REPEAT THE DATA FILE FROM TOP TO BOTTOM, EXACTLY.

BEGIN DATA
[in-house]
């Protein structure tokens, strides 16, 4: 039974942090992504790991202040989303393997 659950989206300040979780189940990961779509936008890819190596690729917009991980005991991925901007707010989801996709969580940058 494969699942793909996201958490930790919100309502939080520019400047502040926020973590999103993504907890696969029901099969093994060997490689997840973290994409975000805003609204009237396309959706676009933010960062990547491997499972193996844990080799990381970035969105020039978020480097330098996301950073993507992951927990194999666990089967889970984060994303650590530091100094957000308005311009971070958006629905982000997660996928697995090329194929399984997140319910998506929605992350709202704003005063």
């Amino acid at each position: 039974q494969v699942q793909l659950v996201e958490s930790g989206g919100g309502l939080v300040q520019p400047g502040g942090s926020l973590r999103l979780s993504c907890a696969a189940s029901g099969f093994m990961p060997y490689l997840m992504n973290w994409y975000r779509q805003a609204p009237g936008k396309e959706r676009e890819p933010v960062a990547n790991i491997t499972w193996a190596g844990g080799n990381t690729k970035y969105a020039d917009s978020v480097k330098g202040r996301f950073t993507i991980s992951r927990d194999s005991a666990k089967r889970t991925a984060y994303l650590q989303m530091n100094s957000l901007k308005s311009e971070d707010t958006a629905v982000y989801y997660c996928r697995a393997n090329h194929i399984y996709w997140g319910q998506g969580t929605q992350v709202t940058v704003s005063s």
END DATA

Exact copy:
[in-house]
């Protein structure tokens, strides 16, 4: 039974942090992504790991202040989303393997 659950989206300040979780189940990961779509936008890819190596690729917009991980005991991925901007707010989801996709969580940058 494969699942793909996201958490930790919100309502939080520019400047502040926020973590999103993504907890696969029901099969093994060997490689997840973290994409975000805003609204009237396309959706676009933010960062990547491997499972193996844990080799990381970035969105020039978020480097330098996301950073993507992951927990194999666990089967889970984060994303650590530091100094957000308005311009971070958006629905982000997660996928697995090329194929399984997140319910998506929605992350709202704003005063």
């Amino acid at each position: 039974q494969v699942q793909l659950v996201e958490s930790g989206g919100g309502l939080v300040q520019p400047g502040g942090s926020l973590r999103l979780s993504c907890a696969a189940s029901g099969f093994m990961p060997y490689l997840m992504n973290w994409y975000r779509q805003a609204p009237g936008k396309e959706r676009e890819p933010v960062a990547n790991i491997t499972w193996a190596g844990g080799n990381t690729k970035y969105a020039d917009s978020v480097k330098g202040r996301f950073t993507i991980s992951r927990d194999s005991a666990k089967r889970t991925a984060y994303l650590q989303m530091n100094s957000l901007k308005s311009e971070d707010t958006a629905v982000y989801y997660c996928r697995a393997n090329h194929i399984y996709w997140g319910q998506g969580t929605q992350v709202t940058v704003s005063s």